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Harvard Forest Symposium Abstract 2018

  • Title: Carbon fluxes exchange in a typical deciduous needle-leaf boreal forest
  • Primary Author: Jialin Liu (Harvard University)
  • Additional Authors: Roisin Commane (Harvard); J. William Munger (Harvard University)
  • Abstract:

    Boreal forests cover 33% of global forest area. Larch is the only deciduous conifer species in the global boreal forests which has unique ecological and environmental features when comparing with evergreen conifers. However, few studies have characterized the carbon exchange of larch species in boreal forests. Therefore, the net carbon exchange was measured in a Eurasian Dahurian larch (Larix gmelinii) forest in 2015 and 2016 by eddy covariance techniques. We simulated the carbon fluxes using an empirical tuned to the eddy covariance fluxes and explored mechanisms that regulate the larch productivity.
    Results showed satellite solar-induced fluorescence responded better to forest's photosynthesis than MODIS enhanced vegetation index did in the larch. Analysis on responding of net ecosystem exchange to environmental factors indicated temperature and precipitation were directly regulations for net ecosystem exchange, while the radiation tended to constrain gross primary production preferentially so that its restrictions were offset by the temperature dependency of the total ecosystem respiration. In the modeling section, net ecosystem exchange and gross primary production predicted by the empirical model were pretty consistent with referenced approaches (referred to FLUXNET general method), indicating reasonable model performance for the larch. However, discrepancies of total ecosystem respiration revealed the cross-validation was necessary for the separation of flux-tower observations. Unbalanced water conditions across years reduced the model accuracy, particularly during the spring onset. By scaling up our results using the empirical model, we found boreal larch forest in Eurasia (approximately 1.5 million km2) is still a significant carbon sink with the averaged magnitude of 646.4 TgCO2/yr. Yet flux observations in several northern spruce and pine forests from the FLUXNET dataset showed signs of carbon neutral or slightly carbon sources.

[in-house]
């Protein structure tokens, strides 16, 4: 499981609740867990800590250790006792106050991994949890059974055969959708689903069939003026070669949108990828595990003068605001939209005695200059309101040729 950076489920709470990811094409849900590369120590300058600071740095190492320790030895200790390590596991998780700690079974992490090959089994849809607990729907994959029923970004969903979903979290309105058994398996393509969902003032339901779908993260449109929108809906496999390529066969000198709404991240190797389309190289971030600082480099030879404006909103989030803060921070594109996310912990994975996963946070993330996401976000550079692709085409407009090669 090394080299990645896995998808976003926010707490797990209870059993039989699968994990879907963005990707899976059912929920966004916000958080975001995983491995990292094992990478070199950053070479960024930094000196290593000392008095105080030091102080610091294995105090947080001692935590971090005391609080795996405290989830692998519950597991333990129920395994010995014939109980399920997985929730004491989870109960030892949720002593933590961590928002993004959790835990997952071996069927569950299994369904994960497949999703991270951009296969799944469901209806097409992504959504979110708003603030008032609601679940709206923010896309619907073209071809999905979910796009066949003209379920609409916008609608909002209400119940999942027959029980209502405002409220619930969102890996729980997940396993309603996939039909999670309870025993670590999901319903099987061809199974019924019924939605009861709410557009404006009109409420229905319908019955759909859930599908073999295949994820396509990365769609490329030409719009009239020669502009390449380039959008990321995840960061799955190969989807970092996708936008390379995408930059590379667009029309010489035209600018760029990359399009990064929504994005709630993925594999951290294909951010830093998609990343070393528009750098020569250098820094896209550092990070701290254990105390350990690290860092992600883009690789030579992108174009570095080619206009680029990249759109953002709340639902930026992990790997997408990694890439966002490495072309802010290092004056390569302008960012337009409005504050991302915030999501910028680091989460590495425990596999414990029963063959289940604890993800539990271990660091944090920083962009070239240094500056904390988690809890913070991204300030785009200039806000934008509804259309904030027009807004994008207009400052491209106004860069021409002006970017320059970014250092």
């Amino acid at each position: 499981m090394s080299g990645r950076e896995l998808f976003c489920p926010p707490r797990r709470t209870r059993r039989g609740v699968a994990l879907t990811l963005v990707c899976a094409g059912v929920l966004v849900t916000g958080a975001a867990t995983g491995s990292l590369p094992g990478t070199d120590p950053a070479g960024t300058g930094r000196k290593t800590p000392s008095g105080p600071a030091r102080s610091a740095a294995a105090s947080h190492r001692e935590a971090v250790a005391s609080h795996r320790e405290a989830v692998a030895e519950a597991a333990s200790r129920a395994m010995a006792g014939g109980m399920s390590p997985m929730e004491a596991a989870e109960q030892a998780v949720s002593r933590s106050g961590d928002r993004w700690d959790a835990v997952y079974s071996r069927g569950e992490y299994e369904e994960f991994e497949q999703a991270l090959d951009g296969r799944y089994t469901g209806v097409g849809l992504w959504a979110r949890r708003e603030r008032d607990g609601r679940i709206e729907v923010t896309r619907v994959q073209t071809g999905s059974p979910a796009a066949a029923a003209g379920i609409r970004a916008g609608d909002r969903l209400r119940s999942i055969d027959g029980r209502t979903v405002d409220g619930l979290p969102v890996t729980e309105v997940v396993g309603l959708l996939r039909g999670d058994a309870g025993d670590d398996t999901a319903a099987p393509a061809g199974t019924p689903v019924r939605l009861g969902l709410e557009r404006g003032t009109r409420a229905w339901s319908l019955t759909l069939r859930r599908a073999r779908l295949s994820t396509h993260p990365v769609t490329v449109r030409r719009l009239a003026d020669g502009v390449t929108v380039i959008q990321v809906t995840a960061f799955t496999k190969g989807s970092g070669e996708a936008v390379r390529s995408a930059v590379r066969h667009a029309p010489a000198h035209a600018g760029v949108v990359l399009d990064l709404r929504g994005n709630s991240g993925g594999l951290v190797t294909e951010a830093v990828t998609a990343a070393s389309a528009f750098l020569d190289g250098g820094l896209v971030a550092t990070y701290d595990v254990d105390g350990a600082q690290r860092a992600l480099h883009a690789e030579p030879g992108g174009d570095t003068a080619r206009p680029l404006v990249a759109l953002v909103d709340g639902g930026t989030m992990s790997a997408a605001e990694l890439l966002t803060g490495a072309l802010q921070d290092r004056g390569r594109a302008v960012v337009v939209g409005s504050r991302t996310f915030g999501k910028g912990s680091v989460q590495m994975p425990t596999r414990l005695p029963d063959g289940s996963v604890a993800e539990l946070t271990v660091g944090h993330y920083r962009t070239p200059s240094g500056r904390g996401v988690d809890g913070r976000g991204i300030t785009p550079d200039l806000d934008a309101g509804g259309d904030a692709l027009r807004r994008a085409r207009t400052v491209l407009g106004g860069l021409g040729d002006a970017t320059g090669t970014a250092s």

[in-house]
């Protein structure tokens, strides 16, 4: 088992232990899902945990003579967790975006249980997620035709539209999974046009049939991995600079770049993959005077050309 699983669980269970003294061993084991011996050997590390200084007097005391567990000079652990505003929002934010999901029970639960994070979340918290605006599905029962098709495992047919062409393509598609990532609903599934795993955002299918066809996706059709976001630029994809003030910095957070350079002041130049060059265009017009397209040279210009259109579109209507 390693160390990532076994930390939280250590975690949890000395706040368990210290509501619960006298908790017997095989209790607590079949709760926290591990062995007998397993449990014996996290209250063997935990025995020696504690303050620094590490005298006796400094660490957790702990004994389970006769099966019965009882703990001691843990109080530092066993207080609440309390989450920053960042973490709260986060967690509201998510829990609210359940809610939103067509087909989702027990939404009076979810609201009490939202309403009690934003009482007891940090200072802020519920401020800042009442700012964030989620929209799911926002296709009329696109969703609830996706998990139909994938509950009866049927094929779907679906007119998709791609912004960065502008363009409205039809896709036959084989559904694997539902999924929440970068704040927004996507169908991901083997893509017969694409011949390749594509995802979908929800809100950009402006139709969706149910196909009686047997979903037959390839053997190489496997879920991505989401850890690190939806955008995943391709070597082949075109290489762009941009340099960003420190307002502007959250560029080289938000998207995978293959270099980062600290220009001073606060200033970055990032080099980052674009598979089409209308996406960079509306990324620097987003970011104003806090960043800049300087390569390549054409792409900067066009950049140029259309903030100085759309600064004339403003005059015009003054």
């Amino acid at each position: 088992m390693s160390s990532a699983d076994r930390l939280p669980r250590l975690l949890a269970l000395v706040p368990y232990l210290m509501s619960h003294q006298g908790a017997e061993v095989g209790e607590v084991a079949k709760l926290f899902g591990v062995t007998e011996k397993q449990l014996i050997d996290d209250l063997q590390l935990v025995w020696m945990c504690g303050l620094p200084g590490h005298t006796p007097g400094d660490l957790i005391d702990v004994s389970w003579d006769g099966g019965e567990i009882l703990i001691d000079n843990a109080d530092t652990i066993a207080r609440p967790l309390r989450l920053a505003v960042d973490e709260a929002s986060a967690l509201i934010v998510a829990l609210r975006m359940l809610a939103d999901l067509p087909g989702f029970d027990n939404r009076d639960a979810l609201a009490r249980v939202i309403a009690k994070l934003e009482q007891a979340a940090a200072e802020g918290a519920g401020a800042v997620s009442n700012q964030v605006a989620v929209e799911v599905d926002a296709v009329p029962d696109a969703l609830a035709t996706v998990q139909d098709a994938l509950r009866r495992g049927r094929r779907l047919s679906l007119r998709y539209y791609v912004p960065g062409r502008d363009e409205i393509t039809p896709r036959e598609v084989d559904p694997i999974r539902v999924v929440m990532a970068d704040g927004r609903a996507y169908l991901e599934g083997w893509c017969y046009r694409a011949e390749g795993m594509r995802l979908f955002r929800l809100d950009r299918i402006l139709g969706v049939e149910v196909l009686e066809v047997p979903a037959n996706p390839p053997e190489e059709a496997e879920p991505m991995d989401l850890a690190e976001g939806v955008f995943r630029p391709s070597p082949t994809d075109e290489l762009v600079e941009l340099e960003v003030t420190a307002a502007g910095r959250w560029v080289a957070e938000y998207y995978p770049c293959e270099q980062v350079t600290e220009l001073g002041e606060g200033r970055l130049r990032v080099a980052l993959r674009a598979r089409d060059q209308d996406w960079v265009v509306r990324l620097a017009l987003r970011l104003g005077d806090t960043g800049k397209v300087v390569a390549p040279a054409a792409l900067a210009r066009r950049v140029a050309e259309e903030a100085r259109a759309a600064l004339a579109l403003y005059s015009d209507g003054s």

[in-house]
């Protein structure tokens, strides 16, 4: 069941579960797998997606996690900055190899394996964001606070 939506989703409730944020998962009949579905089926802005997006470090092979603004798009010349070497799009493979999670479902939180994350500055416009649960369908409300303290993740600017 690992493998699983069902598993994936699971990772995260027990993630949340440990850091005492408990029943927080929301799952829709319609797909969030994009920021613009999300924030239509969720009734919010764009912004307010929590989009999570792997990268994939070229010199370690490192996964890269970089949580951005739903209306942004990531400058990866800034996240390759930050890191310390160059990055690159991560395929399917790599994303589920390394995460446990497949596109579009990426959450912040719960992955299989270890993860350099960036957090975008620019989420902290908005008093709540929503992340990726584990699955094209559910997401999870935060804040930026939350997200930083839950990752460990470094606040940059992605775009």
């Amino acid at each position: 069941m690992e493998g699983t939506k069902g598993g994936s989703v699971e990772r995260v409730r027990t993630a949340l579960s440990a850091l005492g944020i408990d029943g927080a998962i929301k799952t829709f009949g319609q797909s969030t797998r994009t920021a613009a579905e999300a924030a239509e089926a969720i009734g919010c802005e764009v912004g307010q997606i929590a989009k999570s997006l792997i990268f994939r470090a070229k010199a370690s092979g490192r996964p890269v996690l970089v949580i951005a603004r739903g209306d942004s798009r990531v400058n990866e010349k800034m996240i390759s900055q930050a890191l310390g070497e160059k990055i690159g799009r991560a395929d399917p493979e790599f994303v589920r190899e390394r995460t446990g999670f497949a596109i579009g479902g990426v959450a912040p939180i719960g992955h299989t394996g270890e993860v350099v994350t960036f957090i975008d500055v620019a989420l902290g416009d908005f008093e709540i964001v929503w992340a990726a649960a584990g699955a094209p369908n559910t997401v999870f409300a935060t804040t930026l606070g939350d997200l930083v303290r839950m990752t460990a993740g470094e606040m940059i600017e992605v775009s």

Beyond better understanding ecosystem's environmental responses and carbon fluxes patterns in the rarely studied larch boreal forest, this study was designed to complement magnitudes of boreal larch's carbon exchange to the global scenarios, and to improve the precision and accuracy of global scale carbon assessment in the future.

  • Research Category: Forest-Atmosphere Exchange

  • Figures:
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